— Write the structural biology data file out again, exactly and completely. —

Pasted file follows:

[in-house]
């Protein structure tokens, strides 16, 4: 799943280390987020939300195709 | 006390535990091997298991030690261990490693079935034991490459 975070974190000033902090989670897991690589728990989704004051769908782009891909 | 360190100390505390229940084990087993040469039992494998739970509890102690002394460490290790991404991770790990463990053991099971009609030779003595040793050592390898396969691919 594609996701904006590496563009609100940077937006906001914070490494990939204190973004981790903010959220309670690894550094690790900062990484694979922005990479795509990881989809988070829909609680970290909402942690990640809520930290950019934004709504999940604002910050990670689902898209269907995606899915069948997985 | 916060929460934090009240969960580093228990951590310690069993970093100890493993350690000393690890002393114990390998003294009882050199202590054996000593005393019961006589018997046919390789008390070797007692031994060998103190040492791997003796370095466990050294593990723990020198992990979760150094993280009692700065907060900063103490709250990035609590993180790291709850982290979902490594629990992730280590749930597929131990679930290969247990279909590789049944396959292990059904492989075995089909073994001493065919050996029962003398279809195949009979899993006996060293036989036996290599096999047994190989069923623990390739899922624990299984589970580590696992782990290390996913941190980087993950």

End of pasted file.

[in-house]
């Protein structure tokens, strides 16, 4: 799943280390987020939300195709 | 006390535990091997298991030690261990490693079935034991490459 975070974190000033902090989670897991690589728990989704004051769908782009891909 | 360190100390505390229940084990087993040469039992494998739970509890102690002394460490290790991404991770790990463990053991099971009609030779003595040793050592390898396969691919 594609996701904006590496563009609100940077937006906001914070490494990939204190973004981790903010959220309670690894550094690790900062990484694979922005990479795509990881989809988070829909609680970290909402942690990640809520930290950019934004709504999940604002910050990670689902898209269907995606899915069948997985 | 916060929460934090009240969960580093228990951590310690069993970093100890493993350690000393690890002393114990390998003294009882050199202590054996000593005393019961006589018997046919390789008390070797007692031994060998103190040492791997003796370095466990050294593990723990020198992990979760150094993280009692700065907060900063103490709250990035609590993180790291709850982290979902490594629990992730280590749930597929131990679930290969247990279909590789049944396959292990059904492989075995089909073994001493065919050996029962003398279809195949009979899993006996060293036989036996290599096999047994190989069923623990390739899922624990299984589970580590696992782990290390996913941190980087993950």